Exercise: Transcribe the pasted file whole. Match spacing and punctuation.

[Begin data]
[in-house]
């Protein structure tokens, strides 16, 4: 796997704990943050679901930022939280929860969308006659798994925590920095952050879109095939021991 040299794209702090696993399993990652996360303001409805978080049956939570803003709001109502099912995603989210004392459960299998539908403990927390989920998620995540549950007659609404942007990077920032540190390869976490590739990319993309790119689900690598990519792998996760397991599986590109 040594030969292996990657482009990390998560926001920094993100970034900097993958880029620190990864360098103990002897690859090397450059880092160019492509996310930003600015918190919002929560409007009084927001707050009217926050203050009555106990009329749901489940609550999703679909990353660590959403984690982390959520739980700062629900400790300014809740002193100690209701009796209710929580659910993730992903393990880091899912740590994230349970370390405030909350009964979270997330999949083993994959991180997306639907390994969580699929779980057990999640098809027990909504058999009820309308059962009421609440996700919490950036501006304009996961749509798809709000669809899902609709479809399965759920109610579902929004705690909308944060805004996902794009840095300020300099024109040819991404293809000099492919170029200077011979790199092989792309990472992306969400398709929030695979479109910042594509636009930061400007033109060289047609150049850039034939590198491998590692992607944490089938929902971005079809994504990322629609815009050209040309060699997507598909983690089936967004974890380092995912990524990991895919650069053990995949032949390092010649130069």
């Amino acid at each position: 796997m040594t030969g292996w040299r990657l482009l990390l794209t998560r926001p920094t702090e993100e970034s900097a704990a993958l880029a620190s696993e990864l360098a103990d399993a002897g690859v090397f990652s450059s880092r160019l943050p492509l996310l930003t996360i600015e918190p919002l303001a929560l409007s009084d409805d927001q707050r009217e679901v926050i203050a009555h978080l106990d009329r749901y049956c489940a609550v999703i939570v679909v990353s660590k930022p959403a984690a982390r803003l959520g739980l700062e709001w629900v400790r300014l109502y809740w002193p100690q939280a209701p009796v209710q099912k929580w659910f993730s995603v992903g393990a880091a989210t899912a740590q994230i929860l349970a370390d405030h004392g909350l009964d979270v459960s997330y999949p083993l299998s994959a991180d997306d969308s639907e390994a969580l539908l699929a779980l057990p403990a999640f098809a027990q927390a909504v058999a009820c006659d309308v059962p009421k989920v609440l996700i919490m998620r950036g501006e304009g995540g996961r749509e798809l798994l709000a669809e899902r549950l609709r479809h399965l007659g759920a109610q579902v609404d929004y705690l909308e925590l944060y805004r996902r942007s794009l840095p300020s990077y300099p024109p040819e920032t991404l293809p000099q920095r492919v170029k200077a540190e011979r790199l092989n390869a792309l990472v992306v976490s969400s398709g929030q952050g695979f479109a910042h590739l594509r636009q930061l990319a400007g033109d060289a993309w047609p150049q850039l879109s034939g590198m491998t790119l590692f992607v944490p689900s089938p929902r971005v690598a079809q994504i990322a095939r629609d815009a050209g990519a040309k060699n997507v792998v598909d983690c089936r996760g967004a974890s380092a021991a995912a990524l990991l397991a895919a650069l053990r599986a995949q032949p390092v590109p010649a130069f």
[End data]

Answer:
[in-house]
């Protein structure tokens, strides 16, 4: 796997704990943050679901930022939280929860969308006659798994925590920095952050879109095939021991 040299794209702090696993399993990652996360303001409805978080049956939570803003709001109502099912995603989210004392459960299998539908403990927390989920998620995540549950007659609404942007990077920032540190390869976490590739990319993309790119689900690598990519792998996760397991599986590109 040594030969292996990657482009990390998560926001920094993100970034900097993958880029620190990864360098103990002897690859090397450059880092160019492509996310930003600015918190919002929560409007009084927001707050009217926050203050009555106990009329749901489940609550999703679909990353660590959403984690982390959520739980700062629900400790300014809740002193100690209701009796209710929580659910993730992903393990880091899912740590994230349970370390405030909350009964979270997330999949083993994959991180997306639907390994969580699929779980057990999640098809027990909504058999009820309308059962009421609440996700919490950036501006304009996961749509798809709000669809899902609709479809399965759920109610579902929004705690909308944060805004996902794009840095300020300099024109040819991404293809000099492919170029200077011979790199092989792309990472992306969400398709929030695979479109910042594509636009930061400007033109060289047609150049850039034939590198491998590692992607944490089938929902971005079809994504990322629609815009050209040309060699997507598909983690089936967004974890380092995912990524990991895919650069053990995949032949390092010649130069």
């Amino acid at each position: 796997m040594t030969g292996w040299r990657l482009l990390l794209t998560r926001p920094t702090e993100e970034s900097a704990a993958l880029a620190s696993e990864l360098a103990d399993a002897g690859v090397f990652s450059s880092r160019l943050p492509l996310l930003t996360i600015e918190p919002l303001a929560l409007s009084d409805d927001q707050r009217e679901v926050i203050a009555h978080l106990d009329r749901y049956c489940a609550v999703i939570v679909v990353s660590k930022p959403a984690a982390r803003l959520g739980l700062e709001w629900v400790r300014l109502y809740w002193p100690q939280a209701p009796v209710q099912k929580w659910f993730s995603v992903g393990a880091a989210t899912a740590q994230i929860l349970a370390d405030h004392g909350l009964d979270v459960s997330y999949p083993l299998s994959a991180d997306d969308s639907e390994a969580l539908l699929a779980l057990p403990a999640f098809a027990q927390a909504v058999a009820c006659d309308v059962p009421k989920v609440l996700i919490m998620r950036g501006e304009g995540g996961r749509e798809l798994l709000a669809e899902r549950l609709r479809h399965l007659g759920a109610q579902v609404d929004y705690l909308e925590l944060y805004r996902r942007s794009l840095p300020s990077y300099p024109p040819e920032t991404l293809p000099q920095r492919v170029k200077a540190e011979r790199l092989n390869a792309l990472v992306v976490s969400s398709g929030q952050g695979f479109a910042h590739l594509r636009q930061l990319a400007g033109d060289a993309w047609p150049q850039l879109s034939g590198m491998t790119l590692f992607v944490p689900s089938p929902r971005v690598a079809q994504i990322a095939r629609d815009a050209g990519a040309k060699n997507v792998v598909d983690c089936r996760g967004a974890s380092a021991a995912a990524l990991l397991a895919a650069l053990r599986a995949q032949p390092v590109p010649a130069f």